In Praise of the Feminine
A potent demonstration of the power of female musical creativity.
Friday 12th April, 8 pm, National Theatre
Works by Amy Beach, Rebecca Clarke, Lili Boulanger, Phyllis Campbell, Elena Kats-Chernin and Ross Edwards.
and featuring internationally renowned performers:
Louise Page, soprano
Tamara Anna Cislowska, piano
David Pereira, cello
Chris Latham, violin
Artistic Direction: Chris Latham. The talented and inspiring Chris Latham has played for the Australian Chamber Orchestra, worked in music publishing, and has been Artistic Director of notable music festivals, currently the Canberra International Music Festival.
Amy Beach: Songs
Louise Page soprano, Chris Latham violin, David Pereira cello, Tamara Anna Cislowska piano
Lili Boulanger: Nocturne for violin and piano
Rebecca Clarke: Midsummer Moon for Violin and Piano
Chris Latham violin, Tamara Anna Cislowska piano
Rebecca Clarke: Passacaglia on an Old British Tune
Elena Kats-Chernin: Blue Silence
David Pereira cello, Tamara Anna Cislowska piano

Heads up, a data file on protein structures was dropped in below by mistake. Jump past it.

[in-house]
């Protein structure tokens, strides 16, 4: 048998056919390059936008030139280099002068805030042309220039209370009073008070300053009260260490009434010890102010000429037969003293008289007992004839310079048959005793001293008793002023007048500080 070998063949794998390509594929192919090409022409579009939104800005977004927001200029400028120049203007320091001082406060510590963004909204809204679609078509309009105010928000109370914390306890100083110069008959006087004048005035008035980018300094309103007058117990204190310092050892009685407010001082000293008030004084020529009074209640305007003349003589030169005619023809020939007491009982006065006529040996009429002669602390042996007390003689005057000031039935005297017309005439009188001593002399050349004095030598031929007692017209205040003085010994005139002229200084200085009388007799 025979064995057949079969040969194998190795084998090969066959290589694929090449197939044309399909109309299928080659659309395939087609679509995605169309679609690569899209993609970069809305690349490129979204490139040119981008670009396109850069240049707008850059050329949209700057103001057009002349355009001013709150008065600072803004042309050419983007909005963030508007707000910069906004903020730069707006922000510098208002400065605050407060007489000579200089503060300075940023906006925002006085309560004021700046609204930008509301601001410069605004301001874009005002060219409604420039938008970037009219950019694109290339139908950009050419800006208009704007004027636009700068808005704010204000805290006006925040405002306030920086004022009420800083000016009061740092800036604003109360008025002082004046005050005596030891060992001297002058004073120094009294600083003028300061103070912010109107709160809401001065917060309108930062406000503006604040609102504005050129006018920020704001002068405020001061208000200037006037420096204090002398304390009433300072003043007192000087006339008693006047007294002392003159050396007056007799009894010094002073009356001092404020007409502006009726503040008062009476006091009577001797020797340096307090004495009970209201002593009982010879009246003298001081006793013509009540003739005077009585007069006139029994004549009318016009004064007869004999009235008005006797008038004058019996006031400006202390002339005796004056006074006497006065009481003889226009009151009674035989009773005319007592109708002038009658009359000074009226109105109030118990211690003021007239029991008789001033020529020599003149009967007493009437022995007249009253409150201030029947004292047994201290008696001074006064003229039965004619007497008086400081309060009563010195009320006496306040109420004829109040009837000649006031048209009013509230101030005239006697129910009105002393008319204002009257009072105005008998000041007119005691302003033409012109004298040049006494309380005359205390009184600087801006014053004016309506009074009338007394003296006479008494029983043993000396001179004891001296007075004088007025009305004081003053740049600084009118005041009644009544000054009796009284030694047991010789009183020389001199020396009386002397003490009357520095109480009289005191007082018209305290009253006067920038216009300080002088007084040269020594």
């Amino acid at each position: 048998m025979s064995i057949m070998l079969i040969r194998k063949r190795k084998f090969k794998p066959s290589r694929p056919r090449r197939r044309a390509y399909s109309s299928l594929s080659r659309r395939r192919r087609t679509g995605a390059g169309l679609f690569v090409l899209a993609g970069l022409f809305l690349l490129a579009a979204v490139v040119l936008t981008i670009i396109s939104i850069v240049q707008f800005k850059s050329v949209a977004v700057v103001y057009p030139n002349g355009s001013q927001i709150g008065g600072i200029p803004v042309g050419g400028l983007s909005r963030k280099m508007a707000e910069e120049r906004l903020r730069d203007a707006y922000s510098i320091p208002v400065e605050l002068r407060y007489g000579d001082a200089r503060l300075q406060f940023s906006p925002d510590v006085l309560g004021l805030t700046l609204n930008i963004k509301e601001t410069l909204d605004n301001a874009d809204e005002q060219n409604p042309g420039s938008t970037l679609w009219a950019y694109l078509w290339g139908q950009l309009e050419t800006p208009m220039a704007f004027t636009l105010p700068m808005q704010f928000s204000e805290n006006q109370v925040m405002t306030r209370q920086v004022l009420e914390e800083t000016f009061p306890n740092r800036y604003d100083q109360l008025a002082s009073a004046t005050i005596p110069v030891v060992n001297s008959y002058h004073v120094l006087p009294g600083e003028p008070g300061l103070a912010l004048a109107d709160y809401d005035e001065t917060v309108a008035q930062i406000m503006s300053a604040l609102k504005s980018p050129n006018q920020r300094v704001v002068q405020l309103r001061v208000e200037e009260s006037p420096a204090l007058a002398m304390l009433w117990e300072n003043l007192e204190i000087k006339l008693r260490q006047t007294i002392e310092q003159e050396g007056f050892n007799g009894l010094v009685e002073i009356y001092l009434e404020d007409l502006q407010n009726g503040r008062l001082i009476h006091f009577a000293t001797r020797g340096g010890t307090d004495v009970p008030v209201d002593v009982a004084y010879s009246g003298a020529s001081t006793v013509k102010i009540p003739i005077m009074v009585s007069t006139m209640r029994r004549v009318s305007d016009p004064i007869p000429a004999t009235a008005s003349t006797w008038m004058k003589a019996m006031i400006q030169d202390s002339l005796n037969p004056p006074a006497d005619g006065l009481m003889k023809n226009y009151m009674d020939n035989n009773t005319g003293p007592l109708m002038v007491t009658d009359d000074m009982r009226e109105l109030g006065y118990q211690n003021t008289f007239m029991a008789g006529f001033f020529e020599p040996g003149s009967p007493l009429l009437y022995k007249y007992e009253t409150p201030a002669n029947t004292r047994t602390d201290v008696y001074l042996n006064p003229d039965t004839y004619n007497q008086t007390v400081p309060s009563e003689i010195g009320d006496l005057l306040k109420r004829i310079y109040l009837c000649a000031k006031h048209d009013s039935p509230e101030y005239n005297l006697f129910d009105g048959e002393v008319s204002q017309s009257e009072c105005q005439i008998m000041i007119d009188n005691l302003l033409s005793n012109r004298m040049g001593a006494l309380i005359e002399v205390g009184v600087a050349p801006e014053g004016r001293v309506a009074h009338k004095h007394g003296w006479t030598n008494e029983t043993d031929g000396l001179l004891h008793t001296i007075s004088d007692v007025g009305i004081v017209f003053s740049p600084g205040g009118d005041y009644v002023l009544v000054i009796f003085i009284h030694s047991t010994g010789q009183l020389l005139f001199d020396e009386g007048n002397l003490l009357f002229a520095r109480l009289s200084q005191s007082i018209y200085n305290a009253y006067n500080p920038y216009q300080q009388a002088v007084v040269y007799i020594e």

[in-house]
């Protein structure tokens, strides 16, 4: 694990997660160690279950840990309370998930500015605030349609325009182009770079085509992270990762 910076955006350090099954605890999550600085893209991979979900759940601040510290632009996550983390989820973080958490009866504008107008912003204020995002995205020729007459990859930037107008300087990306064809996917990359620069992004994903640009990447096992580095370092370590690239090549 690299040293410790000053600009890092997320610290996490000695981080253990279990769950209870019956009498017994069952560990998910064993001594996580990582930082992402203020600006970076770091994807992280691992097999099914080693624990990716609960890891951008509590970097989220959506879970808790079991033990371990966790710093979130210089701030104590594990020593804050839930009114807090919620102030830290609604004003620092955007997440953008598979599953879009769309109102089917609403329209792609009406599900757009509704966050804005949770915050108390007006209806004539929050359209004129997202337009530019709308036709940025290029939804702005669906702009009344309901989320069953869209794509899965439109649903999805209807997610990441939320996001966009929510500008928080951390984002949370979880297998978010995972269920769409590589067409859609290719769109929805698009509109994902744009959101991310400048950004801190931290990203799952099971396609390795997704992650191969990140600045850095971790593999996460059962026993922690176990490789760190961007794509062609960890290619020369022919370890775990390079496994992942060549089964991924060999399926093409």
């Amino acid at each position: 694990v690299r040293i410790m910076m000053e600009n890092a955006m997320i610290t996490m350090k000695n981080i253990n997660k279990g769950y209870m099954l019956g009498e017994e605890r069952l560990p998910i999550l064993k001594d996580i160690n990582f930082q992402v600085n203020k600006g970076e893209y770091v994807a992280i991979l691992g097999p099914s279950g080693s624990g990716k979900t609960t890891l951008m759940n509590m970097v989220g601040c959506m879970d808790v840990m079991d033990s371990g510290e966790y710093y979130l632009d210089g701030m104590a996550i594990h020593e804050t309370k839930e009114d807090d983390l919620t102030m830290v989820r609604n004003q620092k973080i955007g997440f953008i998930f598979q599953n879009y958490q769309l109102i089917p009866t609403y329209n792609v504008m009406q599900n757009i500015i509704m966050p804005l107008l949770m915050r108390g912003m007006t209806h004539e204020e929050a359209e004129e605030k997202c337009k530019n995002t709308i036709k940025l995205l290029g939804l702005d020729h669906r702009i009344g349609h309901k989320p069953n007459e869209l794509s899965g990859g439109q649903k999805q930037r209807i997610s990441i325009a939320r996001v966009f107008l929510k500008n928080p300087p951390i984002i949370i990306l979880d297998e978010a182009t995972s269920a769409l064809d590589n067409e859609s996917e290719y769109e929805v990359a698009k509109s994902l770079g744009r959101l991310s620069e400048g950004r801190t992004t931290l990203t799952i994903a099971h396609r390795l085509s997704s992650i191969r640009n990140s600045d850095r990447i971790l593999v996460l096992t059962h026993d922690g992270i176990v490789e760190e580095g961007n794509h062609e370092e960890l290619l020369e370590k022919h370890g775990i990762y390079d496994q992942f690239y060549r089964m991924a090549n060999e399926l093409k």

Rebecca Clarke: Three Old English Songs
Rebecca Clarke: I Know Where I am Going
Louise Page soprano, Chris Latham violin
Phyllis Campbell: Nature Studies for piano
Tamara Anna Cislowska piano
Ross Edwards: The Lost Man (a setting of Judith Wright’s poem)
Louise Page soprano, David Pereira cello, Tamara Anna Cislowska piano, Chris Latham woodblock
Notes on the composers (by Chris Latham)
I worked in the music publishing business for about five years after leaving the ACO and was always very conscious about the lack of female composers represented by publishers
When I did a rough check around 2003 it was something like a 30 to 1 ratio of men to women. It might be slightly better now but only slightly.
I used to read some ridiculous historical arguments where people asserted that women lacked something in the brain makeup which meant they couldn’t write music as well as men.